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Halakha, Reform Judaism, and Informed Choice

In this week’s parsha, mishpatim, we are given many new laws. In the first verse of the chapter, we read: (וְאֵ֙לֶּה֙ הַמִּשְׁפָּטִ֔ים) “These are the laws” (אֲשֶׁ֥ר תָּשִׂ֖ים לִפְנֵיהֶֽם׃) “which you shall set before them.”

Included in the list are rules regarding the treatment of slaves and of the poor, observances for the Sabbath and the festivals, punishments for cases of murder and injury [specifically: (עַ֚יִן תַּ֣חַת עַ֔יִן) eye for eye (שֵׁ֖ן תַּ֣חַת שֵׁ֑ן) tooth for tooth… and so on (Ex. 21:24)]. This is also the first time we see the prohibition against mixing meat and milk.

In her women's commentary, The Five Books of Miriam, Ellen Frankel offers multiple perspectives on this law. Her entire commentary is written in the format of a conversation between the many generations of Jewish people.

The characters Frankel presents in this story include: our daughters (which can really be read as “our children”), the sages of our time (meaning modern scholars and rabbis), the Rabbis (referring to the great rabbis who codified books like the Mishnah and the Talmud), Sarah (you know, the biblical Sarah), and our mothers (referring to all Jewish mothers throughout time).

It goes as follows...

Our daughters ask: Why are we forbidden to mix milk and meat? As it is written: (לֹֽא־תְבַשֵּׁ֥ל גְּדִ֖י בַּחֲלֵ֥ב אִמּֽ) "You shall not boil a calf in its mother's milk” (Ex. 23:19) Is it really sacrilegious to eat a cheeseburger or chicken parmesan‽

The Sages in our own time answer: Some scholars mistakenly claim that the basis of this law was to ensure that the Israelites would remain separate from their neighbors’ pagan rites in which sacrificial goats were boiled in milk. But others teach: No, this is designed to keep life and death apart - to make a ritual separation between the dead flesh of the goat and the milk produced by a living animal.

The Rabbis disagree: Because this prohibition is repeated three times in the Torah, it has given us much food for thought. Some teach that this verse is designed to sensitize us to an animal’s feelings. Another opinion: It is to teach us to discipline our eating to make it a more conscious, holy act. We thus conclude: All of these are the words of Adonai! Thus - one of the laws of kashrut is that we do not mix milk products with meat.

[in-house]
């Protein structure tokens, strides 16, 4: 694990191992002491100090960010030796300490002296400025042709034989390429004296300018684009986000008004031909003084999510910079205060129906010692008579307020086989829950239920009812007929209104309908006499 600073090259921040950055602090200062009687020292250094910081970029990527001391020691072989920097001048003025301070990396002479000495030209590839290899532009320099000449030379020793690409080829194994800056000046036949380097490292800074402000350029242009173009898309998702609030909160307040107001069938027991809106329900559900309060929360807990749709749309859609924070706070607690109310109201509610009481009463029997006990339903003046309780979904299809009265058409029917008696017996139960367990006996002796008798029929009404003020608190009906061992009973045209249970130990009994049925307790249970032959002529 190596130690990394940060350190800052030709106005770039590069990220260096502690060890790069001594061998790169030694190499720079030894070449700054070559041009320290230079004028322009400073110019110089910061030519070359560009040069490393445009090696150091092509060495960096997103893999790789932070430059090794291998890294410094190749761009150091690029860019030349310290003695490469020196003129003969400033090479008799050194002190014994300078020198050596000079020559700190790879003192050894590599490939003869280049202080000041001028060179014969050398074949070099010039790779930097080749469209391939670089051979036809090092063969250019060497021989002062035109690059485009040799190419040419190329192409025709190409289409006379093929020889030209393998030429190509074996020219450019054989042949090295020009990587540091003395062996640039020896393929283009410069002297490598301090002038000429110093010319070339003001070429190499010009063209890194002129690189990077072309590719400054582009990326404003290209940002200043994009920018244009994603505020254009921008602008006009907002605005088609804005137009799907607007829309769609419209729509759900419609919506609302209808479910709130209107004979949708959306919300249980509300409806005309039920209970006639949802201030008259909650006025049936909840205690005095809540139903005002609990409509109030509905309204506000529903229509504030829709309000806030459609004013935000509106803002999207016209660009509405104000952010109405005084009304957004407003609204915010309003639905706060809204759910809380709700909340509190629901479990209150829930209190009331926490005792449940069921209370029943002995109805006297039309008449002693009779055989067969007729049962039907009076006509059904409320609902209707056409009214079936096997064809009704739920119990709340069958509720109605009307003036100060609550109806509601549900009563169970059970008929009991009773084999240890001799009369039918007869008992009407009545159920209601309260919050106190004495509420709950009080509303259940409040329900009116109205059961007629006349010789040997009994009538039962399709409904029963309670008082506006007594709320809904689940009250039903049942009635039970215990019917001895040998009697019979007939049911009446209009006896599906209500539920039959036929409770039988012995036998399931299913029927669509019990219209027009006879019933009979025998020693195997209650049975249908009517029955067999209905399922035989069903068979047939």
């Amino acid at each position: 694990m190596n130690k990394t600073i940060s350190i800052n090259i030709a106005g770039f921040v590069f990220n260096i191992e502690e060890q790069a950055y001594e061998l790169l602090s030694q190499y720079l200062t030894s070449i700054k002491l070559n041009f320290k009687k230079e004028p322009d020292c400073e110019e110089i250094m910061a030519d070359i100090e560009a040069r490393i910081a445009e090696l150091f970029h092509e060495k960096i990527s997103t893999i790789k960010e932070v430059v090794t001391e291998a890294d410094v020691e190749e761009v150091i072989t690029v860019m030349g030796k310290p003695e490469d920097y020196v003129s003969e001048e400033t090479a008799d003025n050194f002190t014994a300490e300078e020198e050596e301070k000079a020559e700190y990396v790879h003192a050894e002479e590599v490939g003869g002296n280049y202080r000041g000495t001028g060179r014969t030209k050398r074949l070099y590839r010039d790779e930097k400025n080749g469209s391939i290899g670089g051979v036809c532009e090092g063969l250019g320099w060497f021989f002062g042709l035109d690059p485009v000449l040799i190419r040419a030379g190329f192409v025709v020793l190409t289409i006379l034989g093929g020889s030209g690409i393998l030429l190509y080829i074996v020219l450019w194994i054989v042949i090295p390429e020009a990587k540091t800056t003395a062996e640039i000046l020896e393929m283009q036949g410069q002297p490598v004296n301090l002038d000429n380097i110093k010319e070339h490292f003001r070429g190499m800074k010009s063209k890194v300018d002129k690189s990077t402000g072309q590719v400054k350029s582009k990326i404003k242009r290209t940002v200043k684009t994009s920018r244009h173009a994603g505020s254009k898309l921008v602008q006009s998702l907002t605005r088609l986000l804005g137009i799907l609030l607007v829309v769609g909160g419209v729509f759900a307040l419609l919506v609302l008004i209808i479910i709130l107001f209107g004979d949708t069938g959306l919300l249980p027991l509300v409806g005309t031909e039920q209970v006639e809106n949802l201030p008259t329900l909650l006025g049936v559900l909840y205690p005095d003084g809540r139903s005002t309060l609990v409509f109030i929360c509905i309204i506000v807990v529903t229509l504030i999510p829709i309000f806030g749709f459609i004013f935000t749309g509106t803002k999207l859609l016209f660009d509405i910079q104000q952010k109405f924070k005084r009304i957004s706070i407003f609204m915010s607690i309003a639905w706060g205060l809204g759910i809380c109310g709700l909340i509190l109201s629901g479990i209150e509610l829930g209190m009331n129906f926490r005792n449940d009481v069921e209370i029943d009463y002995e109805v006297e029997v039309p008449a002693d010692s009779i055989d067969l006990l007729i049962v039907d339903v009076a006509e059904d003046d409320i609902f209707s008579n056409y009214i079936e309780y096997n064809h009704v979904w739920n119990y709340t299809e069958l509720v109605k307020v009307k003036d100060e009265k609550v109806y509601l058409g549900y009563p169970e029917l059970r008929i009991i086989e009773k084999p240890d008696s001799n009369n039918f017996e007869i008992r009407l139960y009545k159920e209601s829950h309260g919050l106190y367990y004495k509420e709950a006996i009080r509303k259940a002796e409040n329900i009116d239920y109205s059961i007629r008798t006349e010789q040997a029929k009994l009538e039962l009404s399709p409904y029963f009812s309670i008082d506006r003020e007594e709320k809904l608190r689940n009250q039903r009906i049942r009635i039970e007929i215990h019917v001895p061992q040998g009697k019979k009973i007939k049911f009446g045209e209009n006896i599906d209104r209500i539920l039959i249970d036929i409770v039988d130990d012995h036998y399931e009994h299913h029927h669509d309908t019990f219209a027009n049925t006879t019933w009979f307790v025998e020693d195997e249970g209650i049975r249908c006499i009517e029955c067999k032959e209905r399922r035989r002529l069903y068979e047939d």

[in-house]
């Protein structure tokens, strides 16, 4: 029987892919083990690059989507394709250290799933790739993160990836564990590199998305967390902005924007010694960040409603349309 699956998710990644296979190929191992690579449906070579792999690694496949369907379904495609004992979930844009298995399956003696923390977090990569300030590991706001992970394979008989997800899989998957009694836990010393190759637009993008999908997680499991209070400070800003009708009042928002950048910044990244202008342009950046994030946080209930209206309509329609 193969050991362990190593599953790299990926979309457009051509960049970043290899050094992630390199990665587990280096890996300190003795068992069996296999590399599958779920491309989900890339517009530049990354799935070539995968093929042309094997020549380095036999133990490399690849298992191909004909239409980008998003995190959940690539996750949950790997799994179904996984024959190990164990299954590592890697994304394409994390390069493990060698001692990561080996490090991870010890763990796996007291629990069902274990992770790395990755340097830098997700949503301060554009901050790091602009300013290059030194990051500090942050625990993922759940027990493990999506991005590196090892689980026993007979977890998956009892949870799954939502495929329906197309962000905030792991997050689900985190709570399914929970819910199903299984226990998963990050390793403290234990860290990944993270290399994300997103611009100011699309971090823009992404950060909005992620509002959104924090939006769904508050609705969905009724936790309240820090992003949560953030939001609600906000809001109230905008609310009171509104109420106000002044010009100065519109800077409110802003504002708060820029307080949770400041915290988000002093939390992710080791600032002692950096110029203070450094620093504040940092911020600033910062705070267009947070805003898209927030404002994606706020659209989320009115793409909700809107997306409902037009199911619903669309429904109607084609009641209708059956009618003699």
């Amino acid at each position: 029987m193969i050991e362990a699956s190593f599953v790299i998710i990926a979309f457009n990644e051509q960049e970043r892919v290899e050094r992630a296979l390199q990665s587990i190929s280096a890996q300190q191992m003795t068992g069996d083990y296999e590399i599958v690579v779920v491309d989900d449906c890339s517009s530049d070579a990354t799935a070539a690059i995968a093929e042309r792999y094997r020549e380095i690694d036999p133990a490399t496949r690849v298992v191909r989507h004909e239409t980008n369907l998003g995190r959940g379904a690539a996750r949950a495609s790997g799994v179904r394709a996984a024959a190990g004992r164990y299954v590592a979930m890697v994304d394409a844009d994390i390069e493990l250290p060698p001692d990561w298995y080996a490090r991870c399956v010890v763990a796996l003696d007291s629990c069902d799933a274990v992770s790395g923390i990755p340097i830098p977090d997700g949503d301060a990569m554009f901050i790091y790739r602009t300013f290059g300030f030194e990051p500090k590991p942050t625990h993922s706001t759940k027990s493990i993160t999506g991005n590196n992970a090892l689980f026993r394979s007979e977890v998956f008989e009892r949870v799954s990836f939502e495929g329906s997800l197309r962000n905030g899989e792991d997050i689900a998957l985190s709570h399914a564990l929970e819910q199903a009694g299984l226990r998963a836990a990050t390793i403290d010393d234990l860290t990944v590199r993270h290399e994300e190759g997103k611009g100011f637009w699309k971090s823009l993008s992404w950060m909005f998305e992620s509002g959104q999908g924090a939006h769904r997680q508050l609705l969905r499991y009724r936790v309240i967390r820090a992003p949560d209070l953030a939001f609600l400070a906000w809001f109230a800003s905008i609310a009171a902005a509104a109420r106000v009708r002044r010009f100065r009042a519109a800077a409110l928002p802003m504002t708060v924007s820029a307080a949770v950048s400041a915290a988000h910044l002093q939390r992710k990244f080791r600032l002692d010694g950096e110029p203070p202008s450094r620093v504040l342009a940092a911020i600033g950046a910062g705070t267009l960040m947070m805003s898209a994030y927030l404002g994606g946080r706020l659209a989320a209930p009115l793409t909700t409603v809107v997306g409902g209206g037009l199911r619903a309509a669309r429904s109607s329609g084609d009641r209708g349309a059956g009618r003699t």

Sarah the ancient one adds: Apart from its role in the dietary laws, milk is a powerful symbol, representing the bounty of the land of Israel, which in Numbers is called “A land flowing with milk and honey.” (14:8). In Job milk is the source and sustenance of new life, as it is written: “You poured me out like milk, curdled me like cheese.” (10:10). And in the Song of Songs, which we read from just two Shabbats ago, milk refers to the words of the holy Torah, as it is written: “Honey and milk are under your tongue.” (4:11)

Our mothers conclude: So… although milk is taboo for boiling calves, it has its uses.

Now you might be thinking to yourself: “why is she talking about kashrut? We almost NEVER discuss Kosher law ”

Well this is precisely why I think it is important to start the conversation. The first time I can remember really learning about kashrut was in my early twenties... and my learning inspired practice.

As we can tell from Frankel’s commentary on this law, the reason we are commanded not to boil a calf in its mother's milk is nuanced and rather unclear. Most of Torah is this way, which is why we have other books, like the Mishnah, Talmud, and Torah Commentaries to help us make meaning of the cryptic ancient text.

Torah commentary is presented to us in two main formats, peshat and derash. The term peshat refers to commentary that reads the text as it is, limiting its meaning to the time and place it was written. Derash on the other hand is about making meaning of the text in the present time, which is what generations of Jewish commentators have done.

So what do we do with this kashrut thing? Well, as Reform Jew’s it is up to each one of us to make that decision for ourselves. Our obligation in the matter is to learn about the tradition and the many opinions that have been shared throughout history, so that we can each make an informed choice to follow or not to follow.

This Shabbat, may we fill our minds with knowledge to nourish our souls through ritual and tradition.

Sources: Frankel, Ellen. The Five Books of Miriam: A Woman’s Commentary on the Torah. p. 127.

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